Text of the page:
Graduation ceremonies might still be going on if Dublin schools had asked all of its valedictorians to speak.
There were 222 of them.
That means two out of every 10 graduates at Dublin’s three high schools received top honors this year. Dublin Scioto had 44 valedictorians, Dublin Jerome had 82, and Dublin Coffman had 96.
“I can’t say I’ve heard of that many,” said David Hawkins, executive director for educational content and policy with the National Association of College Admissions Counseling. He’s aware of high schools with 20-some valedictorians in a class but not as many as Coffman’s.
In the Dublin school district, valedictorian honors are awarded to all seniors with at least a 4.1 grade-point average, which means that 222 students in the district achieved perfect grades though all four years of high school — plus an extra tenth of a point, likely for an honors class.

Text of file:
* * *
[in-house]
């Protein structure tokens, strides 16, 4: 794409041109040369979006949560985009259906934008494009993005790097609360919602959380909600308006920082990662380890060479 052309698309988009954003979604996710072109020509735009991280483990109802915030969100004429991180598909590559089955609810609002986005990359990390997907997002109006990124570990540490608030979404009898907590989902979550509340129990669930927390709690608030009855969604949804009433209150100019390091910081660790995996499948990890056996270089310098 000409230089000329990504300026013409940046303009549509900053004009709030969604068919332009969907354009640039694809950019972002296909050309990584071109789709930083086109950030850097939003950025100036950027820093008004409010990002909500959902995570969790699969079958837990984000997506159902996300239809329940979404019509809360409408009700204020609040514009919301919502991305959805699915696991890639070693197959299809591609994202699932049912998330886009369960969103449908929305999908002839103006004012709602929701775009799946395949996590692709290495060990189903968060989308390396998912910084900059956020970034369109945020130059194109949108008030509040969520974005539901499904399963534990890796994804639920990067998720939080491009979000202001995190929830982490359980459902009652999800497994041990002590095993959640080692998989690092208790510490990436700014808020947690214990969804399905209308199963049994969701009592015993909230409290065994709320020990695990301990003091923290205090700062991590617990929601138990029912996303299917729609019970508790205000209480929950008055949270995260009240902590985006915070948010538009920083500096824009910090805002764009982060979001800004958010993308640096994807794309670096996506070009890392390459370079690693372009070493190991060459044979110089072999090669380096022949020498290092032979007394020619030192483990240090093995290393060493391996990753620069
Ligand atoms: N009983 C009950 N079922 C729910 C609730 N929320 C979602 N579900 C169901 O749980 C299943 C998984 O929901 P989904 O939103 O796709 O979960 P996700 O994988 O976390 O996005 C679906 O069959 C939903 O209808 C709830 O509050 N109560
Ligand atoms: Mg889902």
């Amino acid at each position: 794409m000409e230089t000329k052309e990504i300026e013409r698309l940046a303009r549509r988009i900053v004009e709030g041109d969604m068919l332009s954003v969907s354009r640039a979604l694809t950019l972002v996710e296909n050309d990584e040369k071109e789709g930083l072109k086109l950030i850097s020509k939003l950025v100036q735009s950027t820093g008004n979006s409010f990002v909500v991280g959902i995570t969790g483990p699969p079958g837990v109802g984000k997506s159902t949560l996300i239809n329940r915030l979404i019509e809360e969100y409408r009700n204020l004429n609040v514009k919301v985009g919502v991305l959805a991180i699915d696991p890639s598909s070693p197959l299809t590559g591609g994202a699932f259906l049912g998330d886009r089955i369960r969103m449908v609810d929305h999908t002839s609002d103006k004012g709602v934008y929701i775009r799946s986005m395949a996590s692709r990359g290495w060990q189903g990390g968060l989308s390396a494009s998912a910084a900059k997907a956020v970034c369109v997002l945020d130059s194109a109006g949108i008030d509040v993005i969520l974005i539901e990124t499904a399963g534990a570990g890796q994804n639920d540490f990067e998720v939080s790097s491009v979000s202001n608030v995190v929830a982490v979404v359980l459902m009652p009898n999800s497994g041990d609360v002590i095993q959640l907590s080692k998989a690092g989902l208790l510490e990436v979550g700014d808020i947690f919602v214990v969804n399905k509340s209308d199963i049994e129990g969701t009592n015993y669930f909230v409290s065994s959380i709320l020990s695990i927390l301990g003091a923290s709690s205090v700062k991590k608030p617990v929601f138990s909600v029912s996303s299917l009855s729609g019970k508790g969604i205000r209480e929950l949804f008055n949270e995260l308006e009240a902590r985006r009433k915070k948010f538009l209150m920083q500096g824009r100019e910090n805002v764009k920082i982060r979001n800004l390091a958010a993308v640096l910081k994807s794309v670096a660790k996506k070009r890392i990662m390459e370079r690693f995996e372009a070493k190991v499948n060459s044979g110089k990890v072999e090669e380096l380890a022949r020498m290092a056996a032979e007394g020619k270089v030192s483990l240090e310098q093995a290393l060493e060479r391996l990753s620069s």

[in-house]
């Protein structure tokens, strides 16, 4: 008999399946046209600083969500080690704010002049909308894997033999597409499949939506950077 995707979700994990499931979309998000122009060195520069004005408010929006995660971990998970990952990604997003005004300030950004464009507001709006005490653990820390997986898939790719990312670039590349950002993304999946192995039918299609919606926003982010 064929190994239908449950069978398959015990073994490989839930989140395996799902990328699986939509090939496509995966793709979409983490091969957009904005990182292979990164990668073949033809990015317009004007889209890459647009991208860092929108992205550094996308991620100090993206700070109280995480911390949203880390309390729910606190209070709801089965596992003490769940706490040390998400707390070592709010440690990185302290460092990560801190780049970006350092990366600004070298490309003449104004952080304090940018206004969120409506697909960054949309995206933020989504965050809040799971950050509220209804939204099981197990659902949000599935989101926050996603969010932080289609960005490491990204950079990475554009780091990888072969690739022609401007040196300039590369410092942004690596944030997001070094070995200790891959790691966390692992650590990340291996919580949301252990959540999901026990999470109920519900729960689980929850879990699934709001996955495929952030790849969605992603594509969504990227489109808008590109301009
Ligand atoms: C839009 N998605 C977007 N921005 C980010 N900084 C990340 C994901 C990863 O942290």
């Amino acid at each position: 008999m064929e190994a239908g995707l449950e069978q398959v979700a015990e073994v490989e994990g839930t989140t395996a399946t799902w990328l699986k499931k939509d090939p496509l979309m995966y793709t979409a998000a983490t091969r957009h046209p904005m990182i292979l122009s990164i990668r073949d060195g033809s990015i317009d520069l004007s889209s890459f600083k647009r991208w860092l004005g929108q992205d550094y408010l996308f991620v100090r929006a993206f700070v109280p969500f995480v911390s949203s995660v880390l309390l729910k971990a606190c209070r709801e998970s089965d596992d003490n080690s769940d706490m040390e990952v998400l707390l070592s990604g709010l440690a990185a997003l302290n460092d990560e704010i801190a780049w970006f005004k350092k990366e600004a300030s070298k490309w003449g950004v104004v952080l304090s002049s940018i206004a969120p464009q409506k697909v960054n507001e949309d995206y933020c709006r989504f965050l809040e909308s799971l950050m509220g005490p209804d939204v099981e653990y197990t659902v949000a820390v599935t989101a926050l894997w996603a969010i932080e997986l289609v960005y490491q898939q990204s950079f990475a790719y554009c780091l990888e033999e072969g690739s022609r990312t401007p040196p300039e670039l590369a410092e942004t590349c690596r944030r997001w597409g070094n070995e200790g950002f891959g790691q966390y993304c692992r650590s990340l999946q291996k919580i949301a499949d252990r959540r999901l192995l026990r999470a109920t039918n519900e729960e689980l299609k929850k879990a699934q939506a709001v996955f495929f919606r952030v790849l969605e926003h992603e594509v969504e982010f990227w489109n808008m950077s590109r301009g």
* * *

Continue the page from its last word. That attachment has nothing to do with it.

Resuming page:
It used to be that the valedictorian was the top-performing student in the school. These days — largely because of grade inflation, where a “C” is not average and an “A” does not represent a mark of exceptional effort and achievement — the top of the class is becoming an increasingly crowded field and it’s impossible for a truly excellent student to distinguish himself from the pack.